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Quantification of global methane sources and sinks
November 24, 2013

Increasing atmospheric levels of the greenhouse gas methane (CH4) are considered responsible for about 20% of the global warming induced by long-lived greenhouse gases since pre-industrial times. Global CH4 emissions are largely determined by (1) production through methanogenic bacteria in wetlands and rice fields, (2) release of methane from geological sources (a.o. mud volcanoes) and during fossil fuel mining and (3) incomplete combustion of biomass and fossil fuels. The main CH4 sink is the oxidation by hydroxyl radicals in the atmosphere, primarily in the Tropics.

In a recent publication in Nature Geoscience, an international expert team including Martin Heimann of MPI-BGC recalculated global methane budgets from the past 30 years, using a combination of atmospheric measurements and results from chemical transport models, ecosystem models, climate chemistry models and inventories of anthropogenic emissions. The inferred budgets show a substantial decadal variability which can be traced to changes in the different CH4 sources and sinks. The renewed increase in global methane levels after 2006 is most probably due to increased emissions from natural wetland emissions and from fossil fuel mining, e.g. exploitation of natural gas from shale formations (natural gas fracking).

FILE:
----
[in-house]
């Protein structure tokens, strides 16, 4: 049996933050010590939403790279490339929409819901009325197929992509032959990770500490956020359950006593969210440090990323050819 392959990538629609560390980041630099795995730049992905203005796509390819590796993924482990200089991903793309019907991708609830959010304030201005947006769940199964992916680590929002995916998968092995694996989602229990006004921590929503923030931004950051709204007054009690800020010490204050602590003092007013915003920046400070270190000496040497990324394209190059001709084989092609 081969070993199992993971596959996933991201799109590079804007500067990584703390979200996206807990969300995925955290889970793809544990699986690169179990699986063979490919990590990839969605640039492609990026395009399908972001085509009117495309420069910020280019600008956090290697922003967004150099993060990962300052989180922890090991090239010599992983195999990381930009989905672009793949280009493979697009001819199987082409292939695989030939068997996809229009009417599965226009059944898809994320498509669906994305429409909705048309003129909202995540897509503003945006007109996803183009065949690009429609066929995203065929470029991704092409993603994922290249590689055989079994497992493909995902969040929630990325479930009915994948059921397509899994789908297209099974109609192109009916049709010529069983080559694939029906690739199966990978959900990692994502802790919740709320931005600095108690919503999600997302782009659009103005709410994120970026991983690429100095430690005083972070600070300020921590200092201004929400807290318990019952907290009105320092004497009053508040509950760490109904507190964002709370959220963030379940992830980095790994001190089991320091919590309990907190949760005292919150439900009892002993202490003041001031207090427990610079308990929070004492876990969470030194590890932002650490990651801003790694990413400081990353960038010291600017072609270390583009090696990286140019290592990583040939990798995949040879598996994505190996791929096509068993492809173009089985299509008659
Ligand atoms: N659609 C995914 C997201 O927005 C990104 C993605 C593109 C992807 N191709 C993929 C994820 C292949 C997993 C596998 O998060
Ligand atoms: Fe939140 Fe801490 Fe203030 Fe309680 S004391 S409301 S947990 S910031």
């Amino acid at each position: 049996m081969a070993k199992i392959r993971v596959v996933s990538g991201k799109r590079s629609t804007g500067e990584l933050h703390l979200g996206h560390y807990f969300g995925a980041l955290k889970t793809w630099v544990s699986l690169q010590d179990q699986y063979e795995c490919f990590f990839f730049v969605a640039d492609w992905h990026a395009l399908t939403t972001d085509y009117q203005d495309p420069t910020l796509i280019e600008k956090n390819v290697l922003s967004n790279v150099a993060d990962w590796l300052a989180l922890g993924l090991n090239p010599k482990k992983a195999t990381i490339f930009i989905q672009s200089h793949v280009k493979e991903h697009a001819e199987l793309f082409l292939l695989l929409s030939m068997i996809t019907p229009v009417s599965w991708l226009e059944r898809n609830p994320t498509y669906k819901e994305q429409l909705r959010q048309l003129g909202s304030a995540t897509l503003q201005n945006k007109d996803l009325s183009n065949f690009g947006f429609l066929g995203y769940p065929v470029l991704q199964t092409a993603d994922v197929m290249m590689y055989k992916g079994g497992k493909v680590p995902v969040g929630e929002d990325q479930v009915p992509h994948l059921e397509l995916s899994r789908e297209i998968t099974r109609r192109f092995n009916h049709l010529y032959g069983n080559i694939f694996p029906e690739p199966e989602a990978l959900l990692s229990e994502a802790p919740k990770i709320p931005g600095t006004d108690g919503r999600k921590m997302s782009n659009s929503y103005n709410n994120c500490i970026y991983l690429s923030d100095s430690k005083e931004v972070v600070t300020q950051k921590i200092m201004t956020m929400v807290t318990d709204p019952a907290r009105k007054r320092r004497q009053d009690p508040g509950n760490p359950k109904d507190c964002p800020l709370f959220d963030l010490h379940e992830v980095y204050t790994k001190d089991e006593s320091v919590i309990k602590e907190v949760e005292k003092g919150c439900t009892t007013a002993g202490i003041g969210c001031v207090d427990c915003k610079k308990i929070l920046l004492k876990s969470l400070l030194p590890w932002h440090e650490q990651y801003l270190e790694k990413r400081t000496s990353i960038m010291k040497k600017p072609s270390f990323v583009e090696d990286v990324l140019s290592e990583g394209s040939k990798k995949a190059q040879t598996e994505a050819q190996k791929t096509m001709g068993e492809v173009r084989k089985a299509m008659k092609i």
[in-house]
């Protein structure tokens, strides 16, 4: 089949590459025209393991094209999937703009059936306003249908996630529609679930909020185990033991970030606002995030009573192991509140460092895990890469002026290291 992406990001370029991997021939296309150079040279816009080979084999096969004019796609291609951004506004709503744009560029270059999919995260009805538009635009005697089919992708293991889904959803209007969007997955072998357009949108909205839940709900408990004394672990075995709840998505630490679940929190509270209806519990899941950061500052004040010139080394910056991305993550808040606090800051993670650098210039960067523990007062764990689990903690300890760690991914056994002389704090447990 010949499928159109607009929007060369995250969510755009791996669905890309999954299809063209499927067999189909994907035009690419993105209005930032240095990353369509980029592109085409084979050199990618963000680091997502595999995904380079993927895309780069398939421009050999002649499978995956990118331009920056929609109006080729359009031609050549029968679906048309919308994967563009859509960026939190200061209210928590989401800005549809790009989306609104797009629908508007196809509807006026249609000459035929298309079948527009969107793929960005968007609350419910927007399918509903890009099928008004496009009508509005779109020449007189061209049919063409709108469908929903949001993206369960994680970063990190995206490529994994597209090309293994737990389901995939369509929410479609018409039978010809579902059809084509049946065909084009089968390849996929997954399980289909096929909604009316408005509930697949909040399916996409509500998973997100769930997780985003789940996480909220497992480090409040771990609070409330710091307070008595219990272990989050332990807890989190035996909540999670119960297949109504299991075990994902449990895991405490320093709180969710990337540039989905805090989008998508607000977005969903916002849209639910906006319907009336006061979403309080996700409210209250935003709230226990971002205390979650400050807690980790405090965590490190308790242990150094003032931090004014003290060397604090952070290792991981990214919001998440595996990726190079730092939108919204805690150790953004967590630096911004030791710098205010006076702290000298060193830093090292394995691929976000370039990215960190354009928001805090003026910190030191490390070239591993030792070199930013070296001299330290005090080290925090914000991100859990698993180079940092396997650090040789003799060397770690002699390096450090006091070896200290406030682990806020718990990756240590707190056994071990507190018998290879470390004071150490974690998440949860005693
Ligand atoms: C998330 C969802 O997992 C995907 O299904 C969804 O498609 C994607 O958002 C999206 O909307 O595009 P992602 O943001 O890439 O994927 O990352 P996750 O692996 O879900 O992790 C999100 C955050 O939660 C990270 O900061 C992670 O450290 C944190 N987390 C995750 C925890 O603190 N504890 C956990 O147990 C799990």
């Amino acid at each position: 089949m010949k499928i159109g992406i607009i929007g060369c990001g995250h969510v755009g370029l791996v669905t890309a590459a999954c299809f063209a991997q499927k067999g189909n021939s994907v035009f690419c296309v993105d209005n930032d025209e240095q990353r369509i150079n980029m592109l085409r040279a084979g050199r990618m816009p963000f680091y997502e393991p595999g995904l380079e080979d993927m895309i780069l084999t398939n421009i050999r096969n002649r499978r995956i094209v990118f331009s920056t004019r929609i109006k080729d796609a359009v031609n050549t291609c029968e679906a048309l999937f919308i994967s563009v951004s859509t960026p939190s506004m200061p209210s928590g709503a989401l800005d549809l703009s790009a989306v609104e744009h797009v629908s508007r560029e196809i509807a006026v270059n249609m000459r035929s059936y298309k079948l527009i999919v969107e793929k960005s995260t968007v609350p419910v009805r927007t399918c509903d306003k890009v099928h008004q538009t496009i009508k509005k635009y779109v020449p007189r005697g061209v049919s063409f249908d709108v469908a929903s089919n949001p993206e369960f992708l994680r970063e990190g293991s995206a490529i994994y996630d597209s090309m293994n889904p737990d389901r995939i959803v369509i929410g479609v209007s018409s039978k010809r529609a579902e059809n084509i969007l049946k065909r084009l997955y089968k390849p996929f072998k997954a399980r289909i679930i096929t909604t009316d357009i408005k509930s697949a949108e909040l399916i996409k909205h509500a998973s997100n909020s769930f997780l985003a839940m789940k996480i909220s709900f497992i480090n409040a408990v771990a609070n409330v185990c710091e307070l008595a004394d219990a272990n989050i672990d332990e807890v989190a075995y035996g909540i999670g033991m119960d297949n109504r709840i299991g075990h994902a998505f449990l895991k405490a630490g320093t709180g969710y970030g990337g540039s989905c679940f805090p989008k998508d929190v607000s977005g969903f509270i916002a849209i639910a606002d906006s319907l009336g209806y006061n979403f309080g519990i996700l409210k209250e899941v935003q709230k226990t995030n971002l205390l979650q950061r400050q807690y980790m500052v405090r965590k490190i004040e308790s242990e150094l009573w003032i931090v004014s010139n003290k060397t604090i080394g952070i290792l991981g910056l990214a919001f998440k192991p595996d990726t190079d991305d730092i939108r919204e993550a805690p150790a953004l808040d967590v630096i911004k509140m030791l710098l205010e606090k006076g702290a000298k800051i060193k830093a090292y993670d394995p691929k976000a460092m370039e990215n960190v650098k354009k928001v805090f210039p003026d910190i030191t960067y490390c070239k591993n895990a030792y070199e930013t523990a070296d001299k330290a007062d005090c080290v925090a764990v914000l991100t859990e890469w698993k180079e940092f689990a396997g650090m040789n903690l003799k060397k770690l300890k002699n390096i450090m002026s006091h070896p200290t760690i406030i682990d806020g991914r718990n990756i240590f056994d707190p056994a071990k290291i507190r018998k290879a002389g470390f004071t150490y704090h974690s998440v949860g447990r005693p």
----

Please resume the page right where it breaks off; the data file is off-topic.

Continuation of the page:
Three decades of global methane sources and sinks, Nature Geoscience, 6, 813-823, Publication


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